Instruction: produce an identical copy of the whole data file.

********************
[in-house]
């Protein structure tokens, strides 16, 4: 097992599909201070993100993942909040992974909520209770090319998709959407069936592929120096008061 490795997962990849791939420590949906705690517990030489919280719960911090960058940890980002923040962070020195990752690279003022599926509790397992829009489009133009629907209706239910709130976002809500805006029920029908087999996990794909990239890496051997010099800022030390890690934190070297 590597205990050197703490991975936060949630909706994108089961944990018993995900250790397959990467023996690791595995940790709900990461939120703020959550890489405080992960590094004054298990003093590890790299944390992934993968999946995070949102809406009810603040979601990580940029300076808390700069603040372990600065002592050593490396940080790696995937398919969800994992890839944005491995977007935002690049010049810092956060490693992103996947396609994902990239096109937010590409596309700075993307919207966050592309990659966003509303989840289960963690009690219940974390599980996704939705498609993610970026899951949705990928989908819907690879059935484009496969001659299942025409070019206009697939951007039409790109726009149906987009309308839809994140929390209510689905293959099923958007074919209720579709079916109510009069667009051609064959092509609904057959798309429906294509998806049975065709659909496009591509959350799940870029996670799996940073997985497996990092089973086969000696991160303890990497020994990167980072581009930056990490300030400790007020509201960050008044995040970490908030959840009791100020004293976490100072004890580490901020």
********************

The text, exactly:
[in-house]
């Protein structure tokens, strides 16, 4: 097992599909201070993100993942909040992974909520209770090319998709959407069936592929120096008061 490795997962990849791939420590949906705690517990030489919280719960911090960058940890980002923040962070020195990752690279003022599926509790397992829009489009133009629907209706239910709130976002809500805006029920029908087999996990794909990239890496051997010099800022030390890690934190070297 590597205990050197703490991975936060949630909706994108089961944990018993995900250790397959990467023996690791595995940790709900990461939120703020959550890489405080992960590094004054298990003093590890790299944390992934993968999946995070949102809406009810603040979601990580940029300076808390700069603040372990600065002592050593490396940080790696995937398919969800994992890839944005491995977007935002690049010049810092956060490693992103996947396609994902990239096109937010590409596309700075993307919207966050592309990659966003509303989840289960963690009690219940974390599980996704939705498609993610970026899951949705990928989908819907690879059935484009496969001659299942025409070019206009697939951007039409790109726009149906987009309308839809994140929390209510689905293959099923958007074919209720579709079916109510009069667009051609064959092509609904057959798309429906294509998806049975065709659909496009591509959350799940870029996670799996940073997985497996990092089973086969000696991160303890990497020994990167980072581009930056990490300030400790007020509201960050008044995040970490908030959840009791100020004293976490100072004890580490901020």